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Forum Replies

  1. Hey rene.
    Could you explain, why would you use offset-list in a working network?

  2. Hi Don,

    The main reason to use it is for path control of distance vector routing protocols (RIP or EIGRP). If you have two links between routers then you could use an offset-list to increase the metric of 1 prefix, making it prefer the other link.

    For outbound traffic I wouldn’t use the offset-list, you can use policy based routing for this (it has more options). An offset-list might be useful for inbound traffic perhaps…for example, let’s say that you have a router with two links connected to another router that is out of your control. You could use an offset-list to increase the metric for 1 prefix so that the router on the other side prefers the other link for this particular prefix. This allows you to have “path control” even without access to the other router.


  3. You applied off-set list to and The result – R2 show ip route rip – has a new hop count of 6 and has new hop count of 11. What if we had a R3 connected to R2… would it show [120/7] and [120/12]. Does R3 take into account the off-set list between R1 and R-2? Does that off-set promulgate throughout the network?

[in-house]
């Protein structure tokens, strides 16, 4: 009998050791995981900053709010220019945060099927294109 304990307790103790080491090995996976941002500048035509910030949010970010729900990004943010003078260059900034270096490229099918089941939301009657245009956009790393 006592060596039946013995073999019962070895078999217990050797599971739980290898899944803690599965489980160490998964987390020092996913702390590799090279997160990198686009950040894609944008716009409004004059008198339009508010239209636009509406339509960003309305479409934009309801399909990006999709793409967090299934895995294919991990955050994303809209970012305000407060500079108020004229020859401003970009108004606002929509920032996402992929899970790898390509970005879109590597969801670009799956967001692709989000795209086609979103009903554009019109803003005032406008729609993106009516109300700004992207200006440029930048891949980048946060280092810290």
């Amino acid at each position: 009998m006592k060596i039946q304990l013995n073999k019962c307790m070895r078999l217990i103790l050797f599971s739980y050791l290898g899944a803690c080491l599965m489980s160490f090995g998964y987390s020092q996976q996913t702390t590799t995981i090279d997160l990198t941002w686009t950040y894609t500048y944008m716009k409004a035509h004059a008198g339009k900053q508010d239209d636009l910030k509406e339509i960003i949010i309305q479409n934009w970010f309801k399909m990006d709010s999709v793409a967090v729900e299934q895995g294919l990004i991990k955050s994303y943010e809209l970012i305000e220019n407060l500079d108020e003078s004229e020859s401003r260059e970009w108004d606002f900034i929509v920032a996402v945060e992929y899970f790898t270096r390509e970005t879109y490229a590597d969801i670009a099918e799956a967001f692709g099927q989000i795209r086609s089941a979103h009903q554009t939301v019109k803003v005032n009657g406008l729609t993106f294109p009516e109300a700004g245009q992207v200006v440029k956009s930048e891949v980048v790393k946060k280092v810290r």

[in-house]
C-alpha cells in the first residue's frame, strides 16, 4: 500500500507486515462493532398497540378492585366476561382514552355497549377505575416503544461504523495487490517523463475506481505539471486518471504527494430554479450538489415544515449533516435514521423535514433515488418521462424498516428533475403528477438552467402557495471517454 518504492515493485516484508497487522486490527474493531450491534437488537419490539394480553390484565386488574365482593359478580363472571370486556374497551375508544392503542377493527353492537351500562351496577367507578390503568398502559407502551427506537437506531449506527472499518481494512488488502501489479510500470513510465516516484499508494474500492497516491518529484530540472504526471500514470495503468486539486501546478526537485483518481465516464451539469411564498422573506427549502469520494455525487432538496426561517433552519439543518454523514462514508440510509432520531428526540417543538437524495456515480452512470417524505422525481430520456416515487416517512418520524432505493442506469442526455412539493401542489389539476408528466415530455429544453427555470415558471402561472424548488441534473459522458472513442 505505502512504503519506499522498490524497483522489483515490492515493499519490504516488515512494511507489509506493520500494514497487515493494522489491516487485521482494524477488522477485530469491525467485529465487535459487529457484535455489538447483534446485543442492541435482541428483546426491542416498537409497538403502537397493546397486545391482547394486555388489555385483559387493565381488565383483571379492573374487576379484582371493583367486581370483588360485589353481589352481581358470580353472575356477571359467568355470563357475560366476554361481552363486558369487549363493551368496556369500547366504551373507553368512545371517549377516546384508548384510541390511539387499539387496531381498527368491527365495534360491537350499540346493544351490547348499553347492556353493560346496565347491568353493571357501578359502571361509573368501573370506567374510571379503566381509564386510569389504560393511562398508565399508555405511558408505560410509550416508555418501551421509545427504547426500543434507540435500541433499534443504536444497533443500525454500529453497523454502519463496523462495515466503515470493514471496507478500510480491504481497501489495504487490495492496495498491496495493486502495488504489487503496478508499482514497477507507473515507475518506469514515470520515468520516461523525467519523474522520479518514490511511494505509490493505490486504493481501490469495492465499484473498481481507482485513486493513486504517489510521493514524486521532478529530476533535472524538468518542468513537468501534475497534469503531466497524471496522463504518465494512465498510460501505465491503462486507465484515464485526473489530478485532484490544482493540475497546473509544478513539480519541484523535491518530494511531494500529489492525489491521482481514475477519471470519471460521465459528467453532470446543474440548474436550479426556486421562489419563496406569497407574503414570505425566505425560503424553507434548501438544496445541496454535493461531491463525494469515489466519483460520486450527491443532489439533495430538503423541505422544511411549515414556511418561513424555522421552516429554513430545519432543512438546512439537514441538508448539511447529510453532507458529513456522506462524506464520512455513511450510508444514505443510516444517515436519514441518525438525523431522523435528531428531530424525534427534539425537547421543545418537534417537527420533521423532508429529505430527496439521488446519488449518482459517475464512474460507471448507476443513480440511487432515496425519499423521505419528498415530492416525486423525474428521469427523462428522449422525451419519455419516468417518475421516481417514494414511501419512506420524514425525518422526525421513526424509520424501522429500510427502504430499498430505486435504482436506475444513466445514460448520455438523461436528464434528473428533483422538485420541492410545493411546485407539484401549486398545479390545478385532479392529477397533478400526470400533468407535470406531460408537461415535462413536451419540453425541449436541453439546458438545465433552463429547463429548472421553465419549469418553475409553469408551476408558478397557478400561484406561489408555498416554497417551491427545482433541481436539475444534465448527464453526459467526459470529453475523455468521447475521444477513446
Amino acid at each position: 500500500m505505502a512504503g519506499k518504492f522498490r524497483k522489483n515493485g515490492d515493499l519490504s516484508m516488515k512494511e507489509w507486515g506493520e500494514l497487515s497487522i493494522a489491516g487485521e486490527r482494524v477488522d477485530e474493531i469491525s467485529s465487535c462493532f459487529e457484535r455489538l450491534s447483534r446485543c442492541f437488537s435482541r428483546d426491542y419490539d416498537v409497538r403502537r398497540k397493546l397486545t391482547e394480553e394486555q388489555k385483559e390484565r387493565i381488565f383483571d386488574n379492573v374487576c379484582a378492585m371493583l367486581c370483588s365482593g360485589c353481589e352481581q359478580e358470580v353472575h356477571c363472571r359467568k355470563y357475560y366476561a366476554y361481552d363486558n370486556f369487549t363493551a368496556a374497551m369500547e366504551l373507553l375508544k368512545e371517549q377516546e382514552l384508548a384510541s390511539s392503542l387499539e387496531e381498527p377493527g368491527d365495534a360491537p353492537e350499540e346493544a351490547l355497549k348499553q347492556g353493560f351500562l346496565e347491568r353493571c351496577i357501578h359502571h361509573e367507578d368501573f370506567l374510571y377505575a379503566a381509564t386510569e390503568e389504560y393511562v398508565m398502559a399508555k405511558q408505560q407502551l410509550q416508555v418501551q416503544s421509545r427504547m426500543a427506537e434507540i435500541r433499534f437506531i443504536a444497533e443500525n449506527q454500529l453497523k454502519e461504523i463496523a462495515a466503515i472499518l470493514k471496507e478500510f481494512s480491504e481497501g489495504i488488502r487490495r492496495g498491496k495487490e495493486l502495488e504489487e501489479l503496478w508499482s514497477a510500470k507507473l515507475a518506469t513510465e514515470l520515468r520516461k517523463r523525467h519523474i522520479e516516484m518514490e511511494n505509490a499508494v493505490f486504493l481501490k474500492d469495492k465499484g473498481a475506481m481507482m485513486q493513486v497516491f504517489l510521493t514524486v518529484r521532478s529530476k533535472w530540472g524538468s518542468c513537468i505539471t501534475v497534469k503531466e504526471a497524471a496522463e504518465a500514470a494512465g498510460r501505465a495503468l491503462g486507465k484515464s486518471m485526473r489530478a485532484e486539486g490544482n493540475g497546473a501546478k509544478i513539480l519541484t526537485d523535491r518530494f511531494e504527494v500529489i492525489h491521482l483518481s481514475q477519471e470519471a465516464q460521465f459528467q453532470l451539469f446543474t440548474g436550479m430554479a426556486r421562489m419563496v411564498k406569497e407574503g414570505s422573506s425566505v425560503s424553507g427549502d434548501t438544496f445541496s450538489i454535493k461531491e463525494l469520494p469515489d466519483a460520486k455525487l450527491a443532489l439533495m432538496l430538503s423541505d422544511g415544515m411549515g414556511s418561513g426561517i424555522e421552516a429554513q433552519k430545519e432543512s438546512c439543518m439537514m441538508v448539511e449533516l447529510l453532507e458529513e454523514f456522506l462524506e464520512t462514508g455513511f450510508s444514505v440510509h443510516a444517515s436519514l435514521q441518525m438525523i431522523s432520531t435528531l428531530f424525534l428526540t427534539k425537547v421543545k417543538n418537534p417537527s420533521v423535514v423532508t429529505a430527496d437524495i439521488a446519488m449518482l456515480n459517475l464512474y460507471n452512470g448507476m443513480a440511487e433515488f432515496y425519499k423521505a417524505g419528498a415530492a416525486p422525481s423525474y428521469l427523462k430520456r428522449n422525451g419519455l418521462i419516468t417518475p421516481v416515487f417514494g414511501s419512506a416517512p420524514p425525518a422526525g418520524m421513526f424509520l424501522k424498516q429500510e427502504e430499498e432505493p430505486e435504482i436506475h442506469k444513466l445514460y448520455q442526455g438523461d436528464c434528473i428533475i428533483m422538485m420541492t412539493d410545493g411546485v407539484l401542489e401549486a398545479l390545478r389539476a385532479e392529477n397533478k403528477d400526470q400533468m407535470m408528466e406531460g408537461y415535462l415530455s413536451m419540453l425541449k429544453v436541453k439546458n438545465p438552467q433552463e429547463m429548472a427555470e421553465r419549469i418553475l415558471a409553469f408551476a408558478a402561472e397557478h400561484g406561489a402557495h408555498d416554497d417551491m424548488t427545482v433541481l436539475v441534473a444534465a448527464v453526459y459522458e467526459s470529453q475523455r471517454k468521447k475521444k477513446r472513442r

4. How would the offset work for eigrp since it doesnt use hopcount.

  5. Abdool,
    Good question! If you lab up offset lists with EIGRP you will discover that whatever value you enter as the offset will be added to the composite metric of EIGRP. As you may know, the composite metric of EIGRP is the result of a complex formula, but by default, it is a result of Bandwidth and Delay values. Fortunately, Cisco is smart enough to know that it is best not to mess with bandwidth values for the purpose of EIGRP traffic engineering (because this can mess up things like QoS).

    So what you will see is that the Delay used to calculate the Composite Metric will be manipulated such that the final Composite Metric will increase to include your offset list value.

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